Wasps can do a type of deductive reasoning
For centuries the arrogant human thought that deductive reasoning was the hallmark of human intelligence. Arrogant human is now awakening to the possibility that they have been wrong with respect to non-human intelligence and sensibilities for centuries. Today, we learn in The Times newspaper that the lowly wasp, the irritating wasp people like to kill mercilessly, demonstrates a type of deductive reasoning. It’s called transitive inference. It’s a type of reasoning which involves using known relationships to infer unknown relationships.
Researchers put wasps through a series of tough experiments which honeybees had failed. The nervous system of wasps is a similar size to that of bees but they live in a different society to bees.
A honeybee colony has a single queen and many female workers of equal rank. The colonies of paper wasps have several rival reproductive females. These are known as ‘foundresses’. They compete and create separate hierarchies.
A wasp’s rank in a hierarchy affects its share of reproduction, work and food. Therefore it pays for them to go up in the ranks and this requires a certain amount of specialist intelligence which they have developed and which allows them to exhibit deductive reasoning by way of transitive inference. Is a bit of a blow to humankind’s arrogance.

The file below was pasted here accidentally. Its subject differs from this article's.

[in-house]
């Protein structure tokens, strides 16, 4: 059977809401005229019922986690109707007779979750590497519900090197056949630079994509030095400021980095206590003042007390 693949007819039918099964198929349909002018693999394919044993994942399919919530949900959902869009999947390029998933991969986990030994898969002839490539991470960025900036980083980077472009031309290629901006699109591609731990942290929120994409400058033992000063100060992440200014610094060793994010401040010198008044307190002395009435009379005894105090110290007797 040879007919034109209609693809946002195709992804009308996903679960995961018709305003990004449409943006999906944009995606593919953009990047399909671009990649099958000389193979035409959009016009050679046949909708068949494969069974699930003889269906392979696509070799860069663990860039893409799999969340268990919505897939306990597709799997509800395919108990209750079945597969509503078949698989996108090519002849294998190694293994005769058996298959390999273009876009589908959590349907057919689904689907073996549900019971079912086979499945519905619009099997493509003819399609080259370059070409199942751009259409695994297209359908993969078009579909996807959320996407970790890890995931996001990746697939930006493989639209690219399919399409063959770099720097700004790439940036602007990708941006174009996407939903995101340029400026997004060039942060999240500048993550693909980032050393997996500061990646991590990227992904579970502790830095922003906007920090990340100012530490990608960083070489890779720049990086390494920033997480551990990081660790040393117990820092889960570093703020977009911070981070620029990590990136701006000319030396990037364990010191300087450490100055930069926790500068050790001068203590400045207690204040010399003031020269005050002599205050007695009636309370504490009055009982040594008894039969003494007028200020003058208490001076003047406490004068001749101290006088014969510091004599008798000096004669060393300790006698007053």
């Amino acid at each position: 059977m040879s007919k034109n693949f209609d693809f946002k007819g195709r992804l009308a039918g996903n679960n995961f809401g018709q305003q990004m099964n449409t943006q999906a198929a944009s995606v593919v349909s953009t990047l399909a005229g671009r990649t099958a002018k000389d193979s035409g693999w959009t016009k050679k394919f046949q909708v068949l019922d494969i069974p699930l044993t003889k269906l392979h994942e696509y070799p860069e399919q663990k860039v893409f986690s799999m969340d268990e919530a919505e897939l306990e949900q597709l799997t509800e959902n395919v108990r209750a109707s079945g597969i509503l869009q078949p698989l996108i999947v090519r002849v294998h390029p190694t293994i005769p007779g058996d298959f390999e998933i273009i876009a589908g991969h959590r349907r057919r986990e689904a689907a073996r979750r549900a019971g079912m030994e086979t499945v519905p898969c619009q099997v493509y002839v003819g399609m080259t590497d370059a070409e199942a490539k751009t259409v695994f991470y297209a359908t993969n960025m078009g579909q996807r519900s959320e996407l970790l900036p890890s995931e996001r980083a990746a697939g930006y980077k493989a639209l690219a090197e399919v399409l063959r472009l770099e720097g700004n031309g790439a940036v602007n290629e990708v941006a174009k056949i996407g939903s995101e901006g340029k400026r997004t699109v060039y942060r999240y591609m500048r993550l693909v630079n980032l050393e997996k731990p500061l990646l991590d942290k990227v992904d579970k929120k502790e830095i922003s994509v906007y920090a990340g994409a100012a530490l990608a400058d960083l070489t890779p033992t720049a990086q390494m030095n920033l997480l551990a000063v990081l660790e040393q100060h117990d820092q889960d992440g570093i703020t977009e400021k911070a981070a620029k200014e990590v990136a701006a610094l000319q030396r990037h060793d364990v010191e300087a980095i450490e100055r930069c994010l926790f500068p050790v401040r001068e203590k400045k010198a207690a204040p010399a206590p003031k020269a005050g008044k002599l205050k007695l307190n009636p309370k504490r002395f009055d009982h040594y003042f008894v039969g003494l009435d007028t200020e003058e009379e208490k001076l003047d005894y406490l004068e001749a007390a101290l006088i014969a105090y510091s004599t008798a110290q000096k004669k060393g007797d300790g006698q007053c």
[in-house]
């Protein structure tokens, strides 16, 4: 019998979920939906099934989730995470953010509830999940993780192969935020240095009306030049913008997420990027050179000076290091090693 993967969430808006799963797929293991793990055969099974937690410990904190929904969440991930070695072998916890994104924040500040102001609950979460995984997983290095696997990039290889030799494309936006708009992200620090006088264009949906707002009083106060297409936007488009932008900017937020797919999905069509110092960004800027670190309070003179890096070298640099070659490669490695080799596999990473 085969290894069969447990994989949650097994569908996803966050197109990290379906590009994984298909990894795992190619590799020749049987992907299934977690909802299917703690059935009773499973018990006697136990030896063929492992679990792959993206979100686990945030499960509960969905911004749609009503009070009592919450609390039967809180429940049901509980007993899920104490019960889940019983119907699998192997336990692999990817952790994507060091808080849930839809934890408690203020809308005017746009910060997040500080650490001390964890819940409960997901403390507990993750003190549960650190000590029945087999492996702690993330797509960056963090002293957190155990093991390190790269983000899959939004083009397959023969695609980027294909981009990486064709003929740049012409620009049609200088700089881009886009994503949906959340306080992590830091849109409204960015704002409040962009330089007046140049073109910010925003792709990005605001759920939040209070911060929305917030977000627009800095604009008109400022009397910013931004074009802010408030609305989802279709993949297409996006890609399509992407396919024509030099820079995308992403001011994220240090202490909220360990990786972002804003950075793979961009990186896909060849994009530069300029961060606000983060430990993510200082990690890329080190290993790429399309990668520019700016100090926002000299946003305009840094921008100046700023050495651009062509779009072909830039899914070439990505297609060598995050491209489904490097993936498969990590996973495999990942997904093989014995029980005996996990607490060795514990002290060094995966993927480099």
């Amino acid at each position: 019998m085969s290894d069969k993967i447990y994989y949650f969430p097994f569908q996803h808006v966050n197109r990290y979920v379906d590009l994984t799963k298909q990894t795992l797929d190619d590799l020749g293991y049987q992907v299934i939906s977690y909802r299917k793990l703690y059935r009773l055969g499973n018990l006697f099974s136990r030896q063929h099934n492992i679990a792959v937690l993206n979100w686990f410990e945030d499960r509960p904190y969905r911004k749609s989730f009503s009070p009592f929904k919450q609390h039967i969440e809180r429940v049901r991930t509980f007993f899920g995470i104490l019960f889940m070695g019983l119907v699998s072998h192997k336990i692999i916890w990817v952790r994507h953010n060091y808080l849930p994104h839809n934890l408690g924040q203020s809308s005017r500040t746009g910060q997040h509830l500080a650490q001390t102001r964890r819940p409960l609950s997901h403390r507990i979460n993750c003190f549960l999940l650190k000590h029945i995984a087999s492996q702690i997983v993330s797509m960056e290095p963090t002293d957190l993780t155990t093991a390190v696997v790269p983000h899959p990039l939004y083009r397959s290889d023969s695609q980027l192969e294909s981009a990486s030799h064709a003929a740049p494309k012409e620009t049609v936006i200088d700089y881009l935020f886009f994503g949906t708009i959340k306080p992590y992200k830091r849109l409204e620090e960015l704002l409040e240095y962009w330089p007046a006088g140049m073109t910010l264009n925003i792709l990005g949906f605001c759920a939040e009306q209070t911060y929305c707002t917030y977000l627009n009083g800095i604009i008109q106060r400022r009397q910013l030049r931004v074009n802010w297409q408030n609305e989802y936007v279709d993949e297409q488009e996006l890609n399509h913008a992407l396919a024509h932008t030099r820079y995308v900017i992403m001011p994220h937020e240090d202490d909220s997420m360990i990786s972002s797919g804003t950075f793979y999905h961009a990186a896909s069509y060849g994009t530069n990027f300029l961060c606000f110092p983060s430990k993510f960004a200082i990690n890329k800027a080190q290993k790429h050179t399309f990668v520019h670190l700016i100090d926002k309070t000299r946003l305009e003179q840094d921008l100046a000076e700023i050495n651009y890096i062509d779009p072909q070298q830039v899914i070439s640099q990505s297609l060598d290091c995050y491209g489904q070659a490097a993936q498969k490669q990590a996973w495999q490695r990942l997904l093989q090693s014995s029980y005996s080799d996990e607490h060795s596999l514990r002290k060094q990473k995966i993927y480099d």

“They seem to use known relationships to make inferences about unknown relationships. Our findings suggest that the capacity for complex behaviour may be shaped by the social environment in which behaviours are beneficial, rather than strictly limited by brain size.”Professor Elizabeth Tibbetts of the University of Michigan.
Transitive inference has also been observed in other species such as rats, pigeons and a small African fish (Astatotilapia burtoni). It’s funny that pigeons are also maligned and treated like the lowest of the low by the arrogant human. Pigeons are actually smart, great navigators and yes they can reason.
The scientific name for the two species of paper wasp used in the experiments at the University Of Michigan, managed by Elizabeth Tibbetts an evolutionary biologist, is Polistes dominula and Polistes metricus. Perhaps people will be less eager to squash them against the window pane in future.